Saturday, September 02, 2006

The “golden era”—but not for labor

More than 45 percent of the nation’s workers, whatever their skills, earned less than $13.25 an hour in 2004, or $27,600 a year for a full-time worker.” (The New York Times, March 26, 2006)
Those who earn wages have done quite poorly when compared to CEOs, corporations, and stock earnings:

(From: “Executive Excess 2005” by Sarah Anderson and John Cavanagh, Institute for Policy Studies, and Scott Klinger and Liz Stanton, United for a Fair Economy.)
Many highly trained wage-earners are faring no better than the average worker. The Federal Aviation Administration is imposing new work rules that will cut the number of Air Traffic Controllers by half at major (“Level 12”) towers, and on Labor Day will impose “compressed work schedules” that result in controllers having to begin a second shift just 8 hours after their previous shift ended, and those controllers will see their base pay cut to $31,000 per year. (Source: The Ed Schultz Show)
“One veteran United Airlines captain, who laments that when he retires in a few years his pension will be about one-fourth what he expected, said he had to shut it out of his mind to prevent the distraction from affecting his work.” (The New York Times, March 10, 2006)
But some are doing very well in this “golden era” of wage depression:
[Wages] and salaries now make up the lowest share of the nation’s gross domestic product since the government began recording the data in 1947, while corporate profits have climbed to their highest share since the 1960’s. UBS, the investment bank, recently described the current period as ‘the golden era of profitability.’ [...] In another recent report on the boom in profits, economists at Goldman Sachs wrote, ‘The most important contributor to higher profit margins over the past five years has been a decline in labor’s share of national income.’ ” (The New York Times, August 28, 2006)


The only group to see any gains are those making the highest 20 percent of income; the largest losses were seen by the 40 percent making the least amount of money:

Adapted from: “Income, Poverty, and Health Insurance Coverage: 2004,” by U.S. Department of Commerce, Economics and Statistics Administration, U.S. Census Bureau (August 2005)
But the CEOs can still pull in record earnings for themselves, presumably their reward for squeezing wages and gutting pensions...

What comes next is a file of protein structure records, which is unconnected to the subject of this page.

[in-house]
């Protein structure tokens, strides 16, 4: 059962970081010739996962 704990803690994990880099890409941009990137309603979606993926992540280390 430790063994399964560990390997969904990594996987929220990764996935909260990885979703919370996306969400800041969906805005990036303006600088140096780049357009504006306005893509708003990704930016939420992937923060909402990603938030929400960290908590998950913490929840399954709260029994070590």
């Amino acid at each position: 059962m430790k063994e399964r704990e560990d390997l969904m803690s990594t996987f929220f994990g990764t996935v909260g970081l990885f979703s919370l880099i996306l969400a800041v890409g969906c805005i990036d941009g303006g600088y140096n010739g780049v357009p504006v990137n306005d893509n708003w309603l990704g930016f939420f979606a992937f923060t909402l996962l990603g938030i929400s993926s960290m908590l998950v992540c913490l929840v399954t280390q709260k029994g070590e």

Total executive compensation: Business Week annual compensation survey, various issues, 1991-2005. Includes: salary, bonus, restricted stock, payouts on other long-term incentives, and the value of options exercised. Note: 2004 total compensation figure calculated by the authors based on data in Business Week survey. Average worker pay: BLS, Employment, Hours, and Earnings from the Current Employment Statistics Survey, Table B-2.
(Data and legend from: Figure 3 of “Executive Excess 2005” by Sarah Anderson and John Cavanagh, Institute for Policy Studies, and Scott Klinger and Liz Stanton, United for a Fair Economy.)
In France, younger workers recently took to the streets to protest employers being given the new legal right to dismiss them at will: “Students and labor unions say the labor law will erode France's cherished workplace protections. Set to take effect [April 2006], it would let companies fire employees under 26 without reason in the first two years on the job.”

Meanwhile, the vast majority of American workers already live under those conditions for their entire working lives. But, employers have no compunction about demanding that employees give them the loyalty that’s in such short supply from the other direction:


If present trends continue in the cost of labor and the cost of energy, it won’t be long before we bring back the one machine that will make economic sense, at least to some:

Credit: Fernand Braudel’s The Structures of Everyday Life: Civilization and Capitalism, 15th-18th Century Volume 1 (1982)
Happy Labor Day! Happy, happy, happy!!!

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